The tale of the little old house

  • ##The tale of the little old house


    ###Prologue
    Being confronted with this unbelievable mass (respectively mess) of threads and comments about why they removed feature X, I decided to tell you this little tale hoping that it's less tilting at windmills than replying to all of them individually...

    ###Chapter 1: The old little house (a.k.a Opera 12-)
    Once upon a time there was a little house. It was nice and cozy and over the years it grew little by little. Another balcony here a little bay there and on top a bunch of little turrets lined up one by one. Each of them looking different from the others.
    But soon more and more people wanted to get inside and live within that beautiful home...
    ###Chapter 2: The ravages of time
    As the little house grew and became bigger and tailored to all of its inhabitants, it also became holey. Parts just didn't really fit together and maintenance became a nightmare. Trying to fix one flaw over there makes another one right next to it pop up and while you're trying to fix this, a turret on the other side starts tilting and threatens to break off.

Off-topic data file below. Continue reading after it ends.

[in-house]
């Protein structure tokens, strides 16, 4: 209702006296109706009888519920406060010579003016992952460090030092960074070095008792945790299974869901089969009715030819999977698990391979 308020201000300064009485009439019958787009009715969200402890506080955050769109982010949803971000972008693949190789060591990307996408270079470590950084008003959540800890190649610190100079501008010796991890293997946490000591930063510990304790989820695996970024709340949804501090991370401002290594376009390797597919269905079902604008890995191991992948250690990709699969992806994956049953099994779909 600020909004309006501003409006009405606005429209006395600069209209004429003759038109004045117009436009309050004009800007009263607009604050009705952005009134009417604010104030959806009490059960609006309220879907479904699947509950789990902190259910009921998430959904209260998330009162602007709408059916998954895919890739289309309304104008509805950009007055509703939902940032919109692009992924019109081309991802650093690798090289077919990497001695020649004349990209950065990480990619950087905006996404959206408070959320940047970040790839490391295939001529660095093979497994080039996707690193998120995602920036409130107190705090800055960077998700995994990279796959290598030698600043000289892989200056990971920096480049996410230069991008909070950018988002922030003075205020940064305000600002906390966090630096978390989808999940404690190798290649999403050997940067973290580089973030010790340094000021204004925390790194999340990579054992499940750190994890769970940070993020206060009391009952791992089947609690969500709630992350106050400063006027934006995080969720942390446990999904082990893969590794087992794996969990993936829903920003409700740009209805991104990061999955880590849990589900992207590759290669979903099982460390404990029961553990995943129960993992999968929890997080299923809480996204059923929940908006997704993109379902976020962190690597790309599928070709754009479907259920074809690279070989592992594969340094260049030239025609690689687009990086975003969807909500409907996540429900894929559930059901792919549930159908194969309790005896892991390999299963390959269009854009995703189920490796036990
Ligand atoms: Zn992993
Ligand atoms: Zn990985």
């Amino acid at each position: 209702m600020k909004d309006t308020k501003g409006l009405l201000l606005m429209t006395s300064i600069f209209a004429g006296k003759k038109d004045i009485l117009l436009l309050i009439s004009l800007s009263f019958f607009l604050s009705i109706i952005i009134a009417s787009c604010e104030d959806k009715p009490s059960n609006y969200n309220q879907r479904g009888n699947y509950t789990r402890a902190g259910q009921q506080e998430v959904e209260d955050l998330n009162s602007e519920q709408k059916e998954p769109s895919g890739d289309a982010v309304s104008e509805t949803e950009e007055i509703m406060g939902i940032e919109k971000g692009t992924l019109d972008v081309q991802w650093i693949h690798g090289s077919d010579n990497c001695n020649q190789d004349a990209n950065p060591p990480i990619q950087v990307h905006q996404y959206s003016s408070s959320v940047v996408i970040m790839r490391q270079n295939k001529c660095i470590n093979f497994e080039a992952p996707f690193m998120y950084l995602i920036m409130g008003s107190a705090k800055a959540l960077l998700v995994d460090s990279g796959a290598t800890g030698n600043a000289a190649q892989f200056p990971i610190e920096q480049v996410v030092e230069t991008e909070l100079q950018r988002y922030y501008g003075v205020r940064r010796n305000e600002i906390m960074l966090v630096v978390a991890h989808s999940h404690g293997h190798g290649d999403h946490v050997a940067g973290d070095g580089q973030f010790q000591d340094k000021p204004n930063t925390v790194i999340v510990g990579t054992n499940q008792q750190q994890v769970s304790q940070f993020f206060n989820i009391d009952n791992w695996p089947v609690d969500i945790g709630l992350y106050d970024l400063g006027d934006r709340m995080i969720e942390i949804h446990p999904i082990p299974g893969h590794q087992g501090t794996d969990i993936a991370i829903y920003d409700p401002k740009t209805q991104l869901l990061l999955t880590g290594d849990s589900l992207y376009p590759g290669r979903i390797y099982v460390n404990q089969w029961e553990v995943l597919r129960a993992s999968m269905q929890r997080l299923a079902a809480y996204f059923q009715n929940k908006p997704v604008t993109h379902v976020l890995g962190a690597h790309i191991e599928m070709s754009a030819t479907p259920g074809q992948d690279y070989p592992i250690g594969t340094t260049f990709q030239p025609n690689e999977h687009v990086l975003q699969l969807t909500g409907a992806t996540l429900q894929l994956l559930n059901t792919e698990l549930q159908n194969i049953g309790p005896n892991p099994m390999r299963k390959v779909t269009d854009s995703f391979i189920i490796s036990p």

###Chapter 3: The cut
    Seeing their nice little house crumbling away, they realized that something had to be done. There's only one mistake that you can make at this stage: trying to fix it over and over again, investing vasts amounts of resources, keeping it too long.
    ###Chapter 4: The restart (a.k.a Opera 15+)
    So they did what had to be done: They acquired new ground and started to build a solid base. Big enough for everybody to get in, simple enough to stay maintainable cause they learned how not to do it over the years.